2. I think the whole burning the Koran thing is a stupid thing to do. I find it equally disturbing that Muslims around the world are up in arms about it, threatening violence because of it. It underscores the fact that there’s something inherently “off” in the Islamic philosophy. If I heard a mosque was burning Bibles, I’d probably roll my eyes and say “figures”. That would be the end of it (for me and most Christians I think.) So, while I understand that, yes, we need to model Jesus and be loving to our fellow Muslims, I don’t think we should necessarily pander to their hypersensitivities. Jesus practiced tough love too. I think the pastor is in the wrong in this case, but to the Muslim’s I say, buck up, grow a thicker skin. It’s America…freedom of speech, freedom of expression. Doesn’t mean we like or condone it.


  3. If a Christian convert wanted to burn his own Koran as a testimony to his salvation, I would applaud. I most certainly believe we are in a war against radical Islamic terrorists, but this seems like throwing gasoline on a fire or shooting rock salt in the air. Muslims are quite familiar with hatred. It’s love, mercy and grace that draws them to Christ, not more of the violence and fear found in their religion. Maybe it sounded like a great idea in committee, but somebody should have gone home and asked his wife what she thought before announcing it to the press.


  4. Loraine: I completely agree the so-call “Ground Zero Mosque” is a bad idea, and for the reasons you state. I’m also curious why the Muslims got the quick go-ahead when a group of Greek Orthodox can’t get through the red tape to rebuild their church that was destroyed on that day.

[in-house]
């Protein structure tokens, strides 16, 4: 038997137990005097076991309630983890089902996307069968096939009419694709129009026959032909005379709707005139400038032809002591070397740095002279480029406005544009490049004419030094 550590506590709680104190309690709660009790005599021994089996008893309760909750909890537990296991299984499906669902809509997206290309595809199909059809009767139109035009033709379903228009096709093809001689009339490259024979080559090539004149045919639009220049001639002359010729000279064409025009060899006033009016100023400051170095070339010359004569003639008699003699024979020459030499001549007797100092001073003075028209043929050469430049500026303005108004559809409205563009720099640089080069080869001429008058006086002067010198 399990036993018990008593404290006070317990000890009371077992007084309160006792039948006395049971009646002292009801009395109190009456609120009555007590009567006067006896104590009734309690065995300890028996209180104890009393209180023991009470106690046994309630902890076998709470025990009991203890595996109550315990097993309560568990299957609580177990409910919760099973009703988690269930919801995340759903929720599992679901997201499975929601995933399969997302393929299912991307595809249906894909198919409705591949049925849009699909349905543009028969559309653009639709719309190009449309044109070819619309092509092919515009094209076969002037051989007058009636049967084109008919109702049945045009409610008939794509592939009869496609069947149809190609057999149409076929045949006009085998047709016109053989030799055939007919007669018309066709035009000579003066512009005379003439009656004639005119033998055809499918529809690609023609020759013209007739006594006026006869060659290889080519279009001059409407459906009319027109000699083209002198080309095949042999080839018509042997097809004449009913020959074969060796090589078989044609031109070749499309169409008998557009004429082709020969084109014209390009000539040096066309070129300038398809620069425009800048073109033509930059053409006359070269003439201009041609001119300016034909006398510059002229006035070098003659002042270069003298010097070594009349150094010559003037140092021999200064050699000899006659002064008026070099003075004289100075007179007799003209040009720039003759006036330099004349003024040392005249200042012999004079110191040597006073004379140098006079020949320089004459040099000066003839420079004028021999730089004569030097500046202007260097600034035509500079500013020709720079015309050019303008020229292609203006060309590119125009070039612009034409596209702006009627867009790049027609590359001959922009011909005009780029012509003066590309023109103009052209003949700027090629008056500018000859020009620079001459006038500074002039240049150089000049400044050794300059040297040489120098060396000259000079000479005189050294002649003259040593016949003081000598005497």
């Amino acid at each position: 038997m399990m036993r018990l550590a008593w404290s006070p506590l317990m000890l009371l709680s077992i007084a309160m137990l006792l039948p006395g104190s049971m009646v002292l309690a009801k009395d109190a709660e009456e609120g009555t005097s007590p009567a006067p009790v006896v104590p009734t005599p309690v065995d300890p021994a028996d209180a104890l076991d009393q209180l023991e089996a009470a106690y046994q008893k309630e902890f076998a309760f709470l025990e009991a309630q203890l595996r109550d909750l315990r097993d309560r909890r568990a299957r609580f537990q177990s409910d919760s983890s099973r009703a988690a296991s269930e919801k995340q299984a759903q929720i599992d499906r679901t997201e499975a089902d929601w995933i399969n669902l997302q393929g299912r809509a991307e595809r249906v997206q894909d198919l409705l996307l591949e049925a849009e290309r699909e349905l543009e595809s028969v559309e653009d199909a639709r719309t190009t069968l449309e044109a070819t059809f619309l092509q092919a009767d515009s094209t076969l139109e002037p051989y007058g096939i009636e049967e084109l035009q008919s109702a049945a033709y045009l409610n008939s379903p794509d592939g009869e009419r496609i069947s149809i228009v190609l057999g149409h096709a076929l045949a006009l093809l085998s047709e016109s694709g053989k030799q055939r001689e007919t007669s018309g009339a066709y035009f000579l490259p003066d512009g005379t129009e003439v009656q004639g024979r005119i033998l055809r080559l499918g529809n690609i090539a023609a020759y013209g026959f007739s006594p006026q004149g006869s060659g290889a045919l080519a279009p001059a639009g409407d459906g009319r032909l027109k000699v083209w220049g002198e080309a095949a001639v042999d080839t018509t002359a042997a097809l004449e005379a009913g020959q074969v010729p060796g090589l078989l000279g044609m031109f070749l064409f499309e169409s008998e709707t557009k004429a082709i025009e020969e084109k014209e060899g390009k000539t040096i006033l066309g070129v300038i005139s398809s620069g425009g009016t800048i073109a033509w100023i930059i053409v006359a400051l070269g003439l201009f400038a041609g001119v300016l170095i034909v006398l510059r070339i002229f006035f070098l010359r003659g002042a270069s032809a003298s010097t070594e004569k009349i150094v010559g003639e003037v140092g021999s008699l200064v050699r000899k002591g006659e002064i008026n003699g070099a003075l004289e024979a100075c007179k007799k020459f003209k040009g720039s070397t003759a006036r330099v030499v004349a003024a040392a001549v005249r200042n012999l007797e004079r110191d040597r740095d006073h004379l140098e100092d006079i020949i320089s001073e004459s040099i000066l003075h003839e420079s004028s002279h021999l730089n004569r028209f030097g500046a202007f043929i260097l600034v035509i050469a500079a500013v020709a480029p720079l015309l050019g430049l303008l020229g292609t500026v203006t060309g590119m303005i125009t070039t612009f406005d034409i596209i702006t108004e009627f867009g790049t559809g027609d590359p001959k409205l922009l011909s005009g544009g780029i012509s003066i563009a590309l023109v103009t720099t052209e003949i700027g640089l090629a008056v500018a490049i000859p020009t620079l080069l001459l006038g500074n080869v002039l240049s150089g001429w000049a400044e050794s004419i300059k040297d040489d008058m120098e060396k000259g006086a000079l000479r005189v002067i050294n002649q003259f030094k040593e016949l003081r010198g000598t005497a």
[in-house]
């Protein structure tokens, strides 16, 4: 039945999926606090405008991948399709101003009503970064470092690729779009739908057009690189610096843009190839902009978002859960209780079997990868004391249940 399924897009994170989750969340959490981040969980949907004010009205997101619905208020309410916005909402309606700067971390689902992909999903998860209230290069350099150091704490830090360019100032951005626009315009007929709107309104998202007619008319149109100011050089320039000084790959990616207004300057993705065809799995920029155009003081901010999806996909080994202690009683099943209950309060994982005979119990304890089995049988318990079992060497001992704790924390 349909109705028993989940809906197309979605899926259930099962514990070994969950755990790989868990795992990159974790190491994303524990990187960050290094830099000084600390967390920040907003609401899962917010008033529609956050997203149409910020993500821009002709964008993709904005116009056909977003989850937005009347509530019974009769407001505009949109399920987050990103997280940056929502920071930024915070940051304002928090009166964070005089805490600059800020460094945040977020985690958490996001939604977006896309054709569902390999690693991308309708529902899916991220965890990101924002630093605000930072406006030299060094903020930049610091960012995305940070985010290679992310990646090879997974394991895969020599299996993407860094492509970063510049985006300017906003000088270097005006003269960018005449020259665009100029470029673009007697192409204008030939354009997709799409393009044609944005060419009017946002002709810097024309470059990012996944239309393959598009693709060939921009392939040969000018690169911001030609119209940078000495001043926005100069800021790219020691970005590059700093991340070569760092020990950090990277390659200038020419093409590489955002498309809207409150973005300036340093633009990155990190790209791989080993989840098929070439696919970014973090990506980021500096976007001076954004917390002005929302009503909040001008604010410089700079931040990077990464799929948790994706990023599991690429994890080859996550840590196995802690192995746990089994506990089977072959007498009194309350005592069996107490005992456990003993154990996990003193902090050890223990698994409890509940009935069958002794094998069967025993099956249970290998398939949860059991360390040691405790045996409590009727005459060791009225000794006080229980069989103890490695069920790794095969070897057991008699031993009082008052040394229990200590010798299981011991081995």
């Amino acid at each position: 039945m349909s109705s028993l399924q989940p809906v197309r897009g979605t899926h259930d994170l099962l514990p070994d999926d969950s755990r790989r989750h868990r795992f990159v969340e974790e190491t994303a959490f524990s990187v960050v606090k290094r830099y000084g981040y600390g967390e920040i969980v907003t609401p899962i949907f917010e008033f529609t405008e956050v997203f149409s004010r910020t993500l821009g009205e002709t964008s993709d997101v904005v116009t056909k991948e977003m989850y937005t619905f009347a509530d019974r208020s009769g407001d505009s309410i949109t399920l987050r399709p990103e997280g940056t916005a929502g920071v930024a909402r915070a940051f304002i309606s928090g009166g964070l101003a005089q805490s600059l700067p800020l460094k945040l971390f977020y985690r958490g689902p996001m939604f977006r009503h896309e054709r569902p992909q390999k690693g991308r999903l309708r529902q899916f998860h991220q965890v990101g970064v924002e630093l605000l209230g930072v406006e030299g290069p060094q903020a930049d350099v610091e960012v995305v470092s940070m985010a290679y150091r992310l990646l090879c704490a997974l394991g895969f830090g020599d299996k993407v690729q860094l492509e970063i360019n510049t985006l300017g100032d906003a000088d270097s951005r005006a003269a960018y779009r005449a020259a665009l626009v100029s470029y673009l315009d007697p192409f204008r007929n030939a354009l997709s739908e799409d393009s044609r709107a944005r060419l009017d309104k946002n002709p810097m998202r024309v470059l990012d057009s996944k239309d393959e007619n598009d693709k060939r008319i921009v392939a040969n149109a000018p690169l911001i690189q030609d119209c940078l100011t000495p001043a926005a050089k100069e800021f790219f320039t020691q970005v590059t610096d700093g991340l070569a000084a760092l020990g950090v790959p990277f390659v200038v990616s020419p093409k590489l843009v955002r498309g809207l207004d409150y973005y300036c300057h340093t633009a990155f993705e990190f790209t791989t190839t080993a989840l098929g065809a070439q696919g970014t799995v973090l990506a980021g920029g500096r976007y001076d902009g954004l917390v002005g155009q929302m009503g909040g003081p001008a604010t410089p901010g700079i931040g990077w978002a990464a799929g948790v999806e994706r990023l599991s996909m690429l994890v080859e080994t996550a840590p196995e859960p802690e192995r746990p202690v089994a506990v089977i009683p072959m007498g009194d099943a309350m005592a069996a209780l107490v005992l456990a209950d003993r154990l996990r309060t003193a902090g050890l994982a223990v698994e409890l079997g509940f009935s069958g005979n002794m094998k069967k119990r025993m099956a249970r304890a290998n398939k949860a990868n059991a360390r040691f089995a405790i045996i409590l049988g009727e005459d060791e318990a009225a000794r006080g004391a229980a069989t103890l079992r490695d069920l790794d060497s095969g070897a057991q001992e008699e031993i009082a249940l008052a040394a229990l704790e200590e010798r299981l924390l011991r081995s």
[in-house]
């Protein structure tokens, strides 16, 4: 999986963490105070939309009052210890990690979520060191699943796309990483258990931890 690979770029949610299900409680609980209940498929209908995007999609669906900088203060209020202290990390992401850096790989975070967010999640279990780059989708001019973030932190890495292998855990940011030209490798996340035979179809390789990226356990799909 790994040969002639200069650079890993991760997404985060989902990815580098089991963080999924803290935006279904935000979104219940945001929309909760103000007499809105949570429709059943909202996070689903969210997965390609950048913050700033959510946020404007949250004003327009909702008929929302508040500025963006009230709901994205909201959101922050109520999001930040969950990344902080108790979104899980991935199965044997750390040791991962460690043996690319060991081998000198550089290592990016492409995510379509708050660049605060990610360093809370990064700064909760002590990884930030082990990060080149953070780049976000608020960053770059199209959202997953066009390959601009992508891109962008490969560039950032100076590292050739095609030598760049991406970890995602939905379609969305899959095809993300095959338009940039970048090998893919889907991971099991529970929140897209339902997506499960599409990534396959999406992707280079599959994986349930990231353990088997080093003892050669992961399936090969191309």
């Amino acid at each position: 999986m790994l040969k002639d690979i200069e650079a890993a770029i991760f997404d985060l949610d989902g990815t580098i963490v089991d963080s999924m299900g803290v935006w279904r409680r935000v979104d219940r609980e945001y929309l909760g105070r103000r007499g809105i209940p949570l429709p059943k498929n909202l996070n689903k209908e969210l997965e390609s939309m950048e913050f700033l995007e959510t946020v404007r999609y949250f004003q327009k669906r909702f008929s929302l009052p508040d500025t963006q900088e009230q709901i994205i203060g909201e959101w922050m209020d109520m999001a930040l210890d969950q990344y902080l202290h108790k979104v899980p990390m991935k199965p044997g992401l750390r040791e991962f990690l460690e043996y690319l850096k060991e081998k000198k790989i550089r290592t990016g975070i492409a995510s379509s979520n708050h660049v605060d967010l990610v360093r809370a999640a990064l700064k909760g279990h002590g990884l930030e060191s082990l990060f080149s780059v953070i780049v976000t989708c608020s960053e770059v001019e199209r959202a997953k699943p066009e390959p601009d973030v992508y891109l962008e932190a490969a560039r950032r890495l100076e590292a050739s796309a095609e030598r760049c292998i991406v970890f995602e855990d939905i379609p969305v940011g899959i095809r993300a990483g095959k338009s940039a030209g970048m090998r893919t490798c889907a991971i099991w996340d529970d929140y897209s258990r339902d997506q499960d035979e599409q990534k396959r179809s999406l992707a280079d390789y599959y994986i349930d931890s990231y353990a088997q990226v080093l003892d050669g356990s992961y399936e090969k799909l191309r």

Jessica: Ditto. I especially like “I don’t think we should necessarily pander to their hypersensitivities . . .” As an American who believes in freedom, the pastor has every right to burn the Koran. What concerns me is the Obama Administration’s response. They are pressuring him to not burn the books under the guise of “putting our troops in more danger.” Based on the Muslim response in Afghanistan, they were merely looking for a reason to scream foul. Like you said, the administration is pandering. It shows us as weak, and that bothers me. It will only give terrorists more confidence that they can get away with more attacks here and abroad. I thought the President’s job was to protect the American people and their freedom. He has done neither.

    Robynn: Welcome! So glad you stopped by and add to the discussion. I especially loved your last line. 🙂